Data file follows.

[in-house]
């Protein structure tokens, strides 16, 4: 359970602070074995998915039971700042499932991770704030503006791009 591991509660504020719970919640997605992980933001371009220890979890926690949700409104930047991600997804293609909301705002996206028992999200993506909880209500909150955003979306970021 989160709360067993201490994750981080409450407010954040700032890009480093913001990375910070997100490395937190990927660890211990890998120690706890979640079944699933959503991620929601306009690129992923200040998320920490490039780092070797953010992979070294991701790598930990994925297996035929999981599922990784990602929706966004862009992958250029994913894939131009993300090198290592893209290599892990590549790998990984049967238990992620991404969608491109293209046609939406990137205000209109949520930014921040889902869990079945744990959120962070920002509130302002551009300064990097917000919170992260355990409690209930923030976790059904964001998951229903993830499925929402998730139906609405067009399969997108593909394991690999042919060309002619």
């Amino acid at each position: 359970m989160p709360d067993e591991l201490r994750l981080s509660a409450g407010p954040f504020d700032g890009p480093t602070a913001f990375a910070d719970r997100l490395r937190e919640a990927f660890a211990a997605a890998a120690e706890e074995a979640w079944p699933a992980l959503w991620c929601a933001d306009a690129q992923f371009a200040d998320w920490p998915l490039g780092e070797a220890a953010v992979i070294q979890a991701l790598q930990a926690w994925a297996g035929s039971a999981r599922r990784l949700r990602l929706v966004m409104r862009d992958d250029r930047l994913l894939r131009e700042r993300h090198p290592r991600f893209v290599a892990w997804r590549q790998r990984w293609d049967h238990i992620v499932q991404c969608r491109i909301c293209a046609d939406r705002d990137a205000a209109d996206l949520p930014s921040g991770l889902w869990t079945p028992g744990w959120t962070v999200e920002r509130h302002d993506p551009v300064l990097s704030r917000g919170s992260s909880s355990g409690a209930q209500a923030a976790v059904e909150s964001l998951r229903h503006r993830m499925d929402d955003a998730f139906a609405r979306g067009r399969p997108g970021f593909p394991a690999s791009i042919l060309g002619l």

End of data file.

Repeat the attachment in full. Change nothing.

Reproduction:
[in-house]
């Protein structure tokens, strides 16, 4: 359970602070074995998915039971700042499932991770704030503006791009 591991509660504020719970919640997605992980933001371009220890979890926690949700409104930047991600997804293609909301705002996206028992999200993506909880209500909150955003979306970021 989160709360067993201490994750981080409450407010954040700032890009480093913001990375910070997100490395937190990927660890211990890998120690706890979640079944699933959503991620929601306009690129992923200040998320920490490039780092070797953010992979070294991701790598930990994925297996035929999981599922990784990602929706966004862009992958250029994913894939131009993300090198290592893209290599892990590549790998990984049967238990992620991404969608491109293209046609939406990137205000209109949520930014921040889902869990079945744990959120962070920002509130302002551009300064990097917000919170992260355990409690209930923030976790059904964001998951229903993830499925929402998730139906609405067009399969997108593909394991690999042919060309002619």
């Amino acid at each position: 359970m989160p709360d067993e591991l201490r994750l981080s509660a409450g407010p954040f504020d700032g890009p480093t602070a913001f990375a910070d719970r997100l490395r937190e919640a990927f660890a211990a997605a890998a120690e706890e074995a979640w079944p699933a992980l959503w991620c929601a933001d306009a690129q992923f371009a200040d998320w920490p998915l490039g780092e070797a220890a953010v992979i070294q979890a991701l790598q930990a926690w994925a297996g035929s039971a999981r599922r990784l949700r990602l929706v966004m409104r862009d992958d250029r930047l994913l894939r131009e700042r993300h090198p290592r991600f893209v290599a892990w997804r590549q790998r990984w293609d049967h238990i992620v499932q991404c969608r491109i909301c293209a046609d939406r705002d990137a205000a209109d996206l949520p930014s921040g991770l889902w869990t079945p028992g744990w959120t962070v999200e920002r509130h302002d993506p551009v300064l990097s704030r917000g919170s992260s909880s355990g409690a209930q209500a923030a976790v059904e909150s964001l998951r229903h503006r993830m499925d929402d955003a998730f139906a609405r979306g067009r399969p997108g970021f593909p394991a690999s791009i042919l060309g002619l």